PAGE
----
• Acute HBV

    • Supportive care; spontaneously resolves in 95% of immunocompetent adults

    • Antiviral therapy not indicated except: fulminant liver failure or immunosuppressed

    • Treat patients with severe or protracted course and those with acute liver failure.

    • Treatment options include monotherapy with tenofovir or entecavir.

    MarkerAcute InfectionChronic InfectionInactive CarrierResolved InfectionSusceptible to InfectionVaccinated
    Anti-HBc+IgM−IgM; +total/IgG++
    HBV DNAPresentPresentLow negative
    ALTMarked elevationNormal to mildly elevatedNormalNormalNormalNormal
  • Chronic HBV: treatment per HBeAg status.

    • FDA-approved drugs: lamivudine 100 mg, adefovir 10 mg, entecavir* 0.5 to 1 mg, telbivudine 600 mg, or tenofovir alafenamide* 25 mg, all given PO every day (dose based on renal function and age); pegylated interferon (peg-IFN) α2a (Pegasys)*, α2b SC weekly for 48 weeks (4)[A]

    • *Recommended as first-line treatment options for chronic hepatitis B

  • Extended oral regimens are indicated (4)[A]

    • HBeAg+, treat 6 to 12 months post disappearance of antigen and gain of antibody.

    • HBeAg−, treat indefinitely or until clearance of antigen with antibody development.

  • Change/add drug based on resistance; confirm medication adherence prior to assuming drug resistance.

  • Precautions:

    • Oral drugs: renal insufficiency

    • Peg-IFN: coagulopathy, myelosuppression, depression/suicidal ideation


Referral to hepatology and transplant for all persistent HBsAg+, fulminant acute hepatitis, end-stage liver disease or HCC.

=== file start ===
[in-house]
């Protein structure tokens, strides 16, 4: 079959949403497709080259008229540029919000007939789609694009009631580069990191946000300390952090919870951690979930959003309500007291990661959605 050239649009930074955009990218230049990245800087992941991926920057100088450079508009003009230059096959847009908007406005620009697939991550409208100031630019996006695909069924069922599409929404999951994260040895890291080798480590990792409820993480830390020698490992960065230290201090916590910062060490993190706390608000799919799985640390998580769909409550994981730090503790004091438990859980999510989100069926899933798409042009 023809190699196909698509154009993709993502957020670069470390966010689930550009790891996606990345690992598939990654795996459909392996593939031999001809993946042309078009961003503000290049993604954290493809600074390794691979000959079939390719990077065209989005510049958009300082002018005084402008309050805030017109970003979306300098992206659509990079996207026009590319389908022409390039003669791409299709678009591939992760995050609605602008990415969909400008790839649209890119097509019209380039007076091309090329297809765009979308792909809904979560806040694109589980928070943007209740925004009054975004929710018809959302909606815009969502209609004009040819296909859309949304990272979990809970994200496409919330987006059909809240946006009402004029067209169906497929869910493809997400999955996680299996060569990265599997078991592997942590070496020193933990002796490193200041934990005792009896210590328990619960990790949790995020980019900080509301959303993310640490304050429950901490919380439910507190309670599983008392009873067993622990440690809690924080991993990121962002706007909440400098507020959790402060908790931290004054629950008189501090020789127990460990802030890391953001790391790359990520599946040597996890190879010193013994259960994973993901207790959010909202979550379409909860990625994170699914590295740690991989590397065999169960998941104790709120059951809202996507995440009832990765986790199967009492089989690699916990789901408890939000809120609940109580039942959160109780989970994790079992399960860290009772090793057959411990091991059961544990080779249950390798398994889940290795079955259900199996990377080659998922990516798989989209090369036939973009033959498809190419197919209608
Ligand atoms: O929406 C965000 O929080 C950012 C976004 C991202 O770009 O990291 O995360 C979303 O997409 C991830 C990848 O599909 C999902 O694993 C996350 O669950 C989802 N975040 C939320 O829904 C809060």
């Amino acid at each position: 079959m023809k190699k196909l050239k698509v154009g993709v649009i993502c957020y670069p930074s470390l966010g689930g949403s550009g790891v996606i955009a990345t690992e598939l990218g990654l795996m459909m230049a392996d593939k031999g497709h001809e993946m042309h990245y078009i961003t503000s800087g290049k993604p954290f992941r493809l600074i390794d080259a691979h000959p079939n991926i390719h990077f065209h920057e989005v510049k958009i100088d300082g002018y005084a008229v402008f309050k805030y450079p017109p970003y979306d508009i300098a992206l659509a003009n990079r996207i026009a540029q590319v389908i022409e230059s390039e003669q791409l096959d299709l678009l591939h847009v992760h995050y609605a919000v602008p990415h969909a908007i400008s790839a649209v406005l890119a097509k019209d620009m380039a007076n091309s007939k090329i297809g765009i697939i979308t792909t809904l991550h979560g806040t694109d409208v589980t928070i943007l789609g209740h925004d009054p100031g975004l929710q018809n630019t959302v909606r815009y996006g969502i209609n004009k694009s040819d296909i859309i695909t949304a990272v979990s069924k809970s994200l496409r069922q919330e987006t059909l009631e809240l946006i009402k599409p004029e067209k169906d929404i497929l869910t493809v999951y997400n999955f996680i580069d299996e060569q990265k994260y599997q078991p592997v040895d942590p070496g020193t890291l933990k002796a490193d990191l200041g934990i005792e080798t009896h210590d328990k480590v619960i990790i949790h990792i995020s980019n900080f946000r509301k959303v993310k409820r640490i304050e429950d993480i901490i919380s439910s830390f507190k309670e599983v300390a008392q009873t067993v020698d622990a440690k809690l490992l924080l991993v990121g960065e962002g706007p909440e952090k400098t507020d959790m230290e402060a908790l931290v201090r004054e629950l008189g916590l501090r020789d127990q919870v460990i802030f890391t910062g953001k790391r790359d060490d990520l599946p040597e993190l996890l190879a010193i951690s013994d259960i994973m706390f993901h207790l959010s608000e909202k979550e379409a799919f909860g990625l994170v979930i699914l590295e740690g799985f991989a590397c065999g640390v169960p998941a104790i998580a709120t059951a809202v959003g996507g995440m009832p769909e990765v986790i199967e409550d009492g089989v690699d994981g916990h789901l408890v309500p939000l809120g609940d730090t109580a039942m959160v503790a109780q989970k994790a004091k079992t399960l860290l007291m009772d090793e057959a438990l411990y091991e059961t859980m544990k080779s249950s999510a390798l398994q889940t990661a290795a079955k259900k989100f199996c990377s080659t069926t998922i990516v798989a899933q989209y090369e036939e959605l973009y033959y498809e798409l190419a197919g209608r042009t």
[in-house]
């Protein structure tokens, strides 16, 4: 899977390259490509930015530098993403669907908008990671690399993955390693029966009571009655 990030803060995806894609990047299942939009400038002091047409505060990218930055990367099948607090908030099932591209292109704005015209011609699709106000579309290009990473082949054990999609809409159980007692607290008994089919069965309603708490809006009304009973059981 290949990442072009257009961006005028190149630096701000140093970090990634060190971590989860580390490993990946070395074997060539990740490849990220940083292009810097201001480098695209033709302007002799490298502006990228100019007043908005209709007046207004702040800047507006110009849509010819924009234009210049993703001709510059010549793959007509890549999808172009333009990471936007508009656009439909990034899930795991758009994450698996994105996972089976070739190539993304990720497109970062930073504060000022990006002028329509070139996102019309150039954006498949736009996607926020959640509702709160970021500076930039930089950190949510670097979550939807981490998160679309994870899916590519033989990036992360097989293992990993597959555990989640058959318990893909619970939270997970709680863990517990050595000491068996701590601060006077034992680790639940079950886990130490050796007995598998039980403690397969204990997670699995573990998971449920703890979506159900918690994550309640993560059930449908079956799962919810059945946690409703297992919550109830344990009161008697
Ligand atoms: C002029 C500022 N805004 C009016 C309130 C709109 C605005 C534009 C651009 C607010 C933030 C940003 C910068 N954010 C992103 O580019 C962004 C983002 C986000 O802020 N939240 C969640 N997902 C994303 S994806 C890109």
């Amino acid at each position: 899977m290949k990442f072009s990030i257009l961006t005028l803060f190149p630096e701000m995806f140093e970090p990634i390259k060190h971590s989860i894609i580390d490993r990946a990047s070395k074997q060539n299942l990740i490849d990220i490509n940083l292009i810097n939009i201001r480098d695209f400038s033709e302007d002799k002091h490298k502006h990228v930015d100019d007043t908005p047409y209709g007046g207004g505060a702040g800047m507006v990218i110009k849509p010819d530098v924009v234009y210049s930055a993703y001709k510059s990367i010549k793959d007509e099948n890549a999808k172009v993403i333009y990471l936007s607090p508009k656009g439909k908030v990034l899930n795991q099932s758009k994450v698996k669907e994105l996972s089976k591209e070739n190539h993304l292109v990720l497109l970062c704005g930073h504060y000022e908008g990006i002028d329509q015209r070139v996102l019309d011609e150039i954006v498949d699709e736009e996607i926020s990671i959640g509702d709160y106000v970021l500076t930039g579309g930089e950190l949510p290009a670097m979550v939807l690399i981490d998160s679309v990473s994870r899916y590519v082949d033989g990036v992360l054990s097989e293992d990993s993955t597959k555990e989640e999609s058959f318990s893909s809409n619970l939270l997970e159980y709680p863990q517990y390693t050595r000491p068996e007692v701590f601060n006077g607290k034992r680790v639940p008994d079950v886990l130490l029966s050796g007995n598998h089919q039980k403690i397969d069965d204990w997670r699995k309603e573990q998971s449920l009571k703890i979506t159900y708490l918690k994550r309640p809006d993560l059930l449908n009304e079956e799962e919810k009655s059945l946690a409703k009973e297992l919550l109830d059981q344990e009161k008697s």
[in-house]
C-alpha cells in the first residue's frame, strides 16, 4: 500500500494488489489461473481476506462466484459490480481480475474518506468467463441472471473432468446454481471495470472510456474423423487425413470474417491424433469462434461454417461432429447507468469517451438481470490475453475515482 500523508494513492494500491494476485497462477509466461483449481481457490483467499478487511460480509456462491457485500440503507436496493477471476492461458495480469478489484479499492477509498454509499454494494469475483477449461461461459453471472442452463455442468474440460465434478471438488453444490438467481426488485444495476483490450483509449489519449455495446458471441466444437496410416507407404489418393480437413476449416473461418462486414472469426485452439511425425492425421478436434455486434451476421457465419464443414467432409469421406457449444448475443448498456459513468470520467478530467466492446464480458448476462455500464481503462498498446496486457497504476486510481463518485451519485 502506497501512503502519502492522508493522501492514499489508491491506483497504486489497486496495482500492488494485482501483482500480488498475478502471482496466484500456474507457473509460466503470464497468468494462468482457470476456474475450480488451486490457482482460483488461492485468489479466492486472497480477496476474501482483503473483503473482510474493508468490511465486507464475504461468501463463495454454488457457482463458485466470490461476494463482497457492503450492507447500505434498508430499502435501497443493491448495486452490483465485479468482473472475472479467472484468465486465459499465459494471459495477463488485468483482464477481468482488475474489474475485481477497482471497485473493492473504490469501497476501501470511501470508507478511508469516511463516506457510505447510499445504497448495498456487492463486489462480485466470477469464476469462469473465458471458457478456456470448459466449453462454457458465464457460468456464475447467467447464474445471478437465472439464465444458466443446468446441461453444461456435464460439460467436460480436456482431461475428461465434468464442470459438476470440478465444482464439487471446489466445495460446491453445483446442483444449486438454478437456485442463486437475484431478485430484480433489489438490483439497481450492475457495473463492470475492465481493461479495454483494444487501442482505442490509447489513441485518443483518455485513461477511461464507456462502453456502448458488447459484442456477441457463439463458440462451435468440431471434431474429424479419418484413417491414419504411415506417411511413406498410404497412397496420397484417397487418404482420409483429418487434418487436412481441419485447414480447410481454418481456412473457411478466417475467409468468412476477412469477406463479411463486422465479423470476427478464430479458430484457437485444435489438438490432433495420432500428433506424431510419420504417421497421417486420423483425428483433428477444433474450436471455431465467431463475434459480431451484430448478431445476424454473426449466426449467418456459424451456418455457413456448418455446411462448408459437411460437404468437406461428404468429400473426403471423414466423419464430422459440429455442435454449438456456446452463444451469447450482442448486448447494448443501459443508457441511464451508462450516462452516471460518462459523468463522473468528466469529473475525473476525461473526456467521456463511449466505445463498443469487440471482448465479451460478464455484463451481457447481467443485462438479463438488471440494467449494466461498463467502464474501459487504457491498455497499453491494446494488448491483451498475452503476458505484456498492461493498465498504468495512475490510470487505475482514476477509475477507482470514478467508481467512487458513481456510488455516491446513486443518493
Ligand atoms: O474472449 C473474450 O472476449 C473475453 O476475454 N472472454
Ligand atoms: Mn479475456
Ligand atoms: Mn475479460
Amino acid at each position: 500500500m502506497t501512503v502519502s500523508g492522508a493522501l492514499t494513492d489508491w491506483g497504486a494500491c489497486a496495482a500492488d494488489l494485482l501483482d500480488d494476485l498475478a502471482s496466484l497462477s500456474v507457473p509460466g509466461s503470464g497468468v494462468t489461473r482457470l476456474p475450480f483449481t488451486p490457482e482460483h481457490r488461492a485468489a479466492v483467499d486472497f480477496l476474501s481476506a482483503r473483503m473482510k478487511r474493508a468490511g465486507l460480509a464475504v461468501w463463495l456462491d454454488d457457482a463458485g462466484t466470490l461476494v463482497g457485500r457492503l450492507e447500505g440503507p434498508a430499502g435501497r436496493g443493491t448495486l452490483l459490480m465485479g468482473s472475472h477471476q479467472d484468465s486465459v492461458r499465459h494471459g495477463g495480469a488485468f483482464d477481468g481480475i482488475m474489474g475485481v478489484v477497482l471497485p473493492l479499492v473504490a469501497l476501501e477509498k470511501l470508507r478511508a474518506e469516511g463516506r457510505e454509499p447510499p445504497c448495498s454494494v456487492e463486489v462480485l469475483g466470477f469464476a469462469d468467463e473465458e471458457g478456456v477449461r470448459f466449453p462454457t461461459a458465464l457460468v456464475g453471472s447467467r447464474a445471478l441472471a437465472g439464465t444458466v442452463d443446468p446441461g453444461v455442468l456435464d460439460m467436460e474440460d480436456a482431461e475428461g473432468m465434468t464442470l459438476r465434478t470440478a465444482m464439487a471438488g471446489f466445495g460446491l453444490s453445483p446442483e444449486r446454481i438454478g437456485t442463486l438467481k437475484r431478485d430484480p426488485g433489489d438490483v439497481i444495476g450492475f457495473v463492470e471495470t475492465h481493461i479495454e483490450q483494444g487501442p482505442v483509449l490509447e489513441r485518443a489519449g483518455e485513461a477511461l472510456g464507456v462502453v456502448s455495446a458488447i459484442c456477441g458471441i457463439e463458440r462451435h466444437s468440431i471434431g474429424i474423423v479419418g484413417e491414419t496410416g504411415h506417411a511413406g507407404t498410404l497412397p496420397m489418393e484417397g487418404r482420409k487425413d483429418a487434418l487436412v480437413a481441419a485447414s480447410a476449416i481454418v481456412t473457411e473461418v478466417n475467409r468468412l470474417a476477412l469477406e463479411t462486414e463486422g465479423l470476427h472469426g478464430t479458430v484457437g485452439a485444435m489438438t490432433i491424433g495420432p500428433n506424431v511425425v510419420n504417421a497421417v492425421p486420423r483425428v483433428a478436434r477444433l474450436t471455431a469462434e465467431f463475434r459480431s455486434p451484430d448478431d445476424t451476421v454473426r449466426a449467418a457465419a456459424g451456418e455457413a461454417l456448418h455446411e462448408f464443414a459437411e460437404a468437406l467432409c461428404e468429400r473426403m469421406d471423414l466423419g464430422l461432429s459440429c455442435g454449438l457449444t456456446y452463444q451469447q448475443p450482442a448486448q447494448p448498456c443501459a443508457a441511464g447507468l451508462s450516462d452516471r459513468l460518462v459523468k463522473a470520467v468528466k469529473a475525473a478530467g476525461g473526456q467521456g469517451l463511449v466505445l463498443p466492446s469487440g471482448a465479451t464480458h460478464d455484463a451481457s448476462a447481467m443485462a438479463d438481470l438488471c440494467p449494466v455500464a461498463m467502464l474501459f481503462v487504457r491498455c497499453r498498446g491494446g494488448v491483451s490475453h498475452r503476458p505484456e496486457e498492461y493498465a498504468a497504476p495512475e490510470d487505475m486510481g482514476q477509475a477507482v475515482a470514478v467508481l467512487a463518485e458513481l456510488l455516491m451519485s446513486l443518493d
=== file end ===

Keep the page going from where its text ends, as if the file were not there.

Chronic Hepatitis B Therapy (4
HBeAgHBV DNA Viral LoadALT*Recommend
+≥20,000 IU/mLElevatedTreat with antiviral or interferon.
+≥20,000 IU/mLElevated but <2x ULNMonitor every 3–6 months; treat if biopsy shows moderate fibrosis
+≥20,000 IU/mLNormalObserve every 6 months, consider treatment if ALT elevated. Biopsy if age >40 years or ALT is high normal to mild elevation.
≥2,000 IU/mLElevatedTreatment indicated
≥2,000 IU/mLElevated but <2x ULNConsider biopsy or serum fibrosis marker, treatment if findings concerning.
≥2,000 IU/mLNormalMonitor every 3 months
≤2,000 IU/mLNormalMonitor every 3–6 months.
CirrhosisAnyAnyTreat with mono or combination treatment.
Liver failureAnyAnyTreat and refer for transplant.
*ALT elevated if >2 X ULN; ULN for male = 30 IU/mL and for female = 19 IU/mL


Liver transplantation, operative resection, radiofrequency ablation for HCC 


Worsening course (marked increase in bilirubin, transaminases, or symptoms); Hepatic failure (high PT, encephalopathy) 



Patient Monitoring

  • Serial ALT and HBV DNA: High ALT + low HBV DNA associated with favorable therapy response.

  • WBC and platelets if on interferon therapy

  • Monitor HBV DNA q3–6mo during therapy: